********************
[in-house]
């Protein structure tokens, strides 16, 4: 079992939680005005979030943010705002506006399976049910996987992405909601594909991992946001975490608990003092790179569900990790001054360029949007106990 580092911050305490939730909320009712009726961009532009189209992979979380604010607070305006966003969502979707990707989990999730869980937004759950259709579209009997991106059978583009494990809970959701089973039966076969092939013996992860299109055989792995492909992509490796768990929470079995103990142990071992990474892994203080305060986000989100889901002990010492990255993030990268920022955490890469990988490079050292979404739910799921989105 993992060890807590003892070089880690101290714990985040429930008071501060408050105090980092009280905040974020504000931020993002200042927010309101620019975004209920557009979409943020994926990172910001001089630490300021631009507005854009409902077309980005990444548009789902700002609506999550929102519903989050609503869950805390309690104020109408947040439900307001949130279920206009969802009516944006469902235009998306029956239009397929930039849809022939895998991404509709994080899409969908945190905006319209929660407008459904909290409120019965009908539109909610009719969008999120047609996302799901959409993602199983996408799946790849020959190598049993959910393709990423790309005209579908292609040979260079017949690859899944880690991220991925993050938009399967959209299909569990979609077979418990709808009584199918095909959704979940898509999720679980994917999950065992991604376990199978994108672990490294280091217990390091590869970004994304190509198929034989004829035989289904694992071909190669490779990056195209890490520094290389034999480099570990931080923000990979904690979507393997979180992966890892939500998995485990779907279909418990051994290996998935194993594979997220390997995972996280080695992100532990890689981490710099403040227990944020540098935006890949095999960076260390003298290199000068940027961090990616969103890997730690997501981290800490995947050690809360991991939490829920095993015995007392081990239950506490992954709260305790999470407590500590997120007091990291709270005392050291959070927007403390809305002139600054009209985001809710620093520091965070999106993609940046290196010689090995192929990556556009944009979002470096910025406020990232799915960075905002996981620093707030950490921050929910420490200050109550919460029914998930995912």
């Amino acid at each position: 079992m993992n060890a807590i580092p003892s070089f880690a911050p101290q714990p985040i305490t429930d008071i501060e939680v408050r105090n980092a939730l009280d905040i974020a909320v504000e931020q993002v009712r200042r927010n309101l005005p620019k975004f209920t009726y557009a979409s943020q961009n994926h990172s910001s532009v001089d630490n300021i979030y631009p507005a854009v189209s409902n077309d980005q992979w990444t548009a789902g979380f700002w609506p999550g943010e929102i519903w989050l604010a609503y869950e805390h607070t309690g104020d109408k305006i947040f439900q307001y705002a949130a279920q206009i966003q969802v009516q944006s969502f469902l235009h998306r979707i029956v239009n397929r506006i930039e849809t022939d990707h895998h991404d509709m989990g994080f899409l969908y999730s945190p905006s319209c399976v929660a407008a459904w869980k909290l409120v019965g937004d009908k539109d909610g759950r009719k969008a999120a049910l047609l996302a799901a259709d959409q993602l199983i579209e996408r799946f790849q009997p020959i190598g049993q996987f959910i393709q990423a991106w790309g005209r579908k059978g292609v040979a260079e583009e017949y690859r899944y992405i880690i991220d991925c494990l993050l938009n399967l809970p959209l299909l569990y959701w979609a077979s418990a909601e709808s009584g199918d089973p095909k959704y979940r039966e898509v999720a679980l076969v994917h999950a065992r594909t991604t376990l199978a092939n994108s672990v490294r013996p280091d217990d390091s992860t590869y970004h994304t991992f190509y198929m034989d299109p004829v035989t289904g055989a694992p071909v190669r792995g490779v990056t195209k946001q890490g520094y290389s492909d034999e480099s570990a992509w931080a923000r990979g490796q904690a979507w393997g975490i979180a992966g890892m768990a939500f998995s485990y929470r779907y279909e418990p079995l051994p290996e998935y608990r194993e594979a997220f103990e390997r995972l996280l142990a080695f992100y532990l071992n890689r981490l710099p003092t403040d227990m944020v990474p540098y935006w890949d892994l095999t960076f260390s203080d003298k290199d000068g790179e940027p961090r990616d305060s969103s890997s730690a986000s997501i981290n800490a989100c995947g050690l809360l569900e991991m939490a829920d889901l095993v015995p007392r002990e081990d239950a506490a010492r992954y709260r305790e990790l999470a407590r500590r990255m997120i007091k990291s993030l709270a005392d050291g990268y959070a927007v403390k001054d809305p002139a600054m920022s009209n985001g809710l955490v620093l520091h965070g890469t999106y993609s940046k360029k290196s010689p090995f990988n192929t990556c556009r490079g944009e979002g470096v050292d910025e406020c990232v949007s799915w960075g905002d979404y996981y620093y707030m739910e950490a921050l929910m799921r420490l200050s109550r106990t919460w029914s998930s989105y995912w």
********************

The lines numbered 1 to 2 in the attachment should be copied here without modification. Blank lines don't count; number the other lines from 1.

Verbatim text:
[in-house]
């Protein structure tokens, strides 16, 4: 079992939680005005979030943010705002506006399976049910996987992405909601594909991992946001975490608990003092790179569900990790001054360029949007106990 580092911050305490939730909320009712009726961009532009189209992979979380604010607070305006966003969502979707990707989990999730869980937004759950259709579209009997991106059978583009494990809970959701089973039966076969092939013996992860299109055989792995492909992509490796768990929470079995103990142990071992990474892994203080305060986000989100889901002990010492990255993030990268920022955490890469990988490079050292979404739910799921989105 993992060890807590003892070089880690101290714990985040429930008071501060408050105090980092009280905040974020504000931020993002200042927010309101620019975004209920557009979409943020994926990172910001001089630490300021631009507005854009409902077309980005990444548009789902700002609506999550929102519903989050609503869950805390309690104020109408947040439900307001949130279920206009969802009516944006469902235009998306029956239009397929930039849809022939895998991404509709994080899409969908945190905006319209929660407008459904909290409120019965009908539109909610009719969008999120047609996302799901959409993602199983996408799946790849020959190598049993959910393709990423790309005209579908292609040979260079017949690859899944880690991220991925993050938009399967959209299909569990979609077979418990709808009584199918095909959704979940898509999720679980994917999950065992991604376990199978994108672990490294280091217990390091590869970004994304190509198929034989004829035989289904694992071909190669490779990056195209890490520094290389034999480099570990931080923000990979904690979507393997979180992966890892939500998995485990779907279909418990051994290996998935194993594979997220390997995972996280080695992100532990890689981490710099403040227990944020540098935006890949095999960076260390003298290199000068940027961090990616969103890997730690997501981290800490995947050690809360991991939490829920095993015995007392081990239950506490992954709260305790999470407590500590997120007091990291709270005392050291959070927007403390809305002139600054009209985001809710620093520091965070999106993609940046290196010689090995192929990556556009944009979002470096910025406020990232799915960075905002996981620093707030950490921050929910420490200050109550919460029914998930995912």